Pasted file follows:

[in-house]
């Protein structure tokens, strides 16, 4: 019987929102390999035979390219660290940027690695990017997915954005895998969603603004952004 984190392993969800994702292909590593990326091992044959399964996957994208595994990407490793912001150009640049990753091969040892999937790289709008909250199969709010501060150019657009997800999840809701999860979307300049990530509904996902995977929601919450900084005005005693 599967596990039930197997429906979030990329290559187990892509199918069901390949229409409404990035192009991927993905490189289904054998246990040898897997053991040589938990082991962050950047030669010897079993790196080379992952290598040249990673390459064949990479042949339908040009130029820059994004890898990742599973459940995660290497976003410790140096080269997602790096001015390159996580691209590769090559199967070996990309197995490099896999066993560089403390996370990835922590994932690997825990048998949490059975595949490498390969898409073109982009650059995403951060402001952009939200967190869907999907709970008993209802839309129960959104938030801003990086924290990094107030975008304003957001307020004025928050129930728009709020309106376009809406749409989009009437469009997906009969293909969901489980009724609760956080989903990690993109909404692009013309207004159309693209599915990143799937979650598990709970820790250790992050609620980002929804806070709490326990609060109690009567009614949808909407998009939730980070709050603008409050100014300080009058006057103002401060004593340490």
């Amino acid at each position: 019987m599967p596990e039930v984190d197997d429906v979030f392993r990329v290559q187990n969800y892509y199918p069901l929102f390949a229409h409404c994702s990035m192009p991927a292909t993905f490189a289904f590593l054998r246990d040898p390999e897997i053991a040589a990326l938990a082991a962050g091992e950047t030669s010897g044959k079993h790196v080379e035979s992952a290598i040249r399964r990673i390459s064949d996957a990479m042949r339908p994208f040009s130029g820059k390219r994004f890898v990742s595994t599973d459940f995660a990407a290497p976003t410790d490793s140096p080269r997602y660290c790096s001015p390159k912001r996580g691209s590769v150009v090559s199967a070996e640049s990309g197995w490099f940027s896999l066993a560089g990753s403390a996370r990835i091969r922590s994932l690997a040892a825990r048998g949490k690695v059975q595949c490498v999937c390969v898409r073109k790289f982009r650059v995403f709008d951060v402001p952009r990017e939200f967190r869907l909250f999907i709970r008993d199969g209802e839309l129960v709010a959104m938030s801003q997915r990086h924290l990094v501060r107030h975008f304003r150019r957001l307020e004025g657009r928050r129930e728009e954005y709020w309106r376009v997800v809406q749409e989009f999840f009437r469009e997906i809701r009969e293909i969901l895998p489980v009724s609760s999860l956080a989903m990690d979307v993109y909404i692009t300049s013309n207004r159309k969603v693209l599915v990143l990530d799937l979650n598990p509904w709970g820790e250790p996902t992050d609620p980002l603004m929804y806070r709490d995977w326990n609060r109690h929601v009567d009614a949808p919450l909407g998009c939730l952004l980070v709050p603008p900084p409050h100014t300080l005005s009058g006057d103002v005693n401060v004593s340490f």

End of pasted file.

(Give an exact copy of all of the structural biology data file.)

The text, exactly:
[in-house]
């Protein structure tokens, strides 16, 4: 019987929102390999035979390219660290940027690695990017997915954005895998969603603004952004 984190392993969800994702292909590593990326091992044959399964996957994208595994990407490793912001150009640049990753091969040892999937790289709008909250199969709010501060150019657009997800999840809701999860979307300049990530509904996902995977929601919450900084005005005693 599967596990039930197997429906979030990329290559187990892509199918069901390949229409409404990035192009991927993905490189289904054998246990040898897997053991040589938990082991962050950047030669010897079993790196080379992952290598040249990673390459064949990479042949339908040009130029820059994004890898990742599973459940995660290497976003410790140096080269997602790096001015390159996580691209590769090559199967070996990309197995490099896999066993560089403390996370990835922590994932690997825990048998949490059975595949490498390969898409073109982009650059995403951060402001952009939200967190869907999907709970008993209802839309129960959104938030801003990086924290990094107030975008304003957001307020004025928050129930728009709020309106376009809406749409989009009437469009997906009969293909969901489980009724609760956080989903990690993109909404692009013309207004159309693209599915990143799937979650598990709970820790250790992050609620980002929804806070709490326990609060109690009567009614949808909407998009939730980070709050603008409050100014300080009058006057103002401060004593340490």
């Amino acid at each position: 019987m599967p596990e039930v984190d197997d429906v979030f392993r990329v290559q187990n969800y892509y199918p069901l929102f390949a229409h409404c994702s990035m192009p991927a292909t993905f490189a289904f590593l054998r246990d040898p390999e897997i053991a040589a990326l938990a082991a962050g091992e950047t030669s010897g044959k079993h790196v080379e035979s992952a290598i040249r399964r990673i390459s064949d996957a990479m042949r339908p994208f040009s130029g820059k390219r994004f890898v990742s595994t599973d459940f995660a990407a290497p976003t410790d490793s140096p080269r997602y660290c790096s001015p390159k912001r996580g691209s590769v150009v090559s199967a070996e640049s990309g197995w490099f940027s896999l066993a560089g990753s403390a996370r990835i091969r922590s994932l690997a040892a825990r048998g949490k690695v059975q595949c490498v999937c390969v898409r073109k790289f982009r650059v995403f709008d951060v402001p952009r990017e939200f967190r869907l909250f999907i709970r008993d199969g209802e839309l129960v709010a959104m938030s801003q997915r990086h924290l990094v501060r107030h975008f304003r150019r957001l307020e004025g657009r928050r129930e728009e954005y709020w309106r376009v997800v809406q749409e989009f999840f009437r469009e997906i809701r009969e293909i969901l895998p489980v009724s609760s999860l956080a989903m990690d979307v993109y909404i692009t300049s013309n207004r159309k969603v693209l599915v990143l990530d799937l979650n598990p509904w709970g820790e250790p996902t992050d609620p980002l603004m929804y806070r709490d995977w326990n609060r109690h929601v009567d009614a949808p919450l909407g998009c939730l952004l980070v709050p603008p900084p409050h100014t300080l005005s009058g006057d103002v005693n401060v004593s340490f």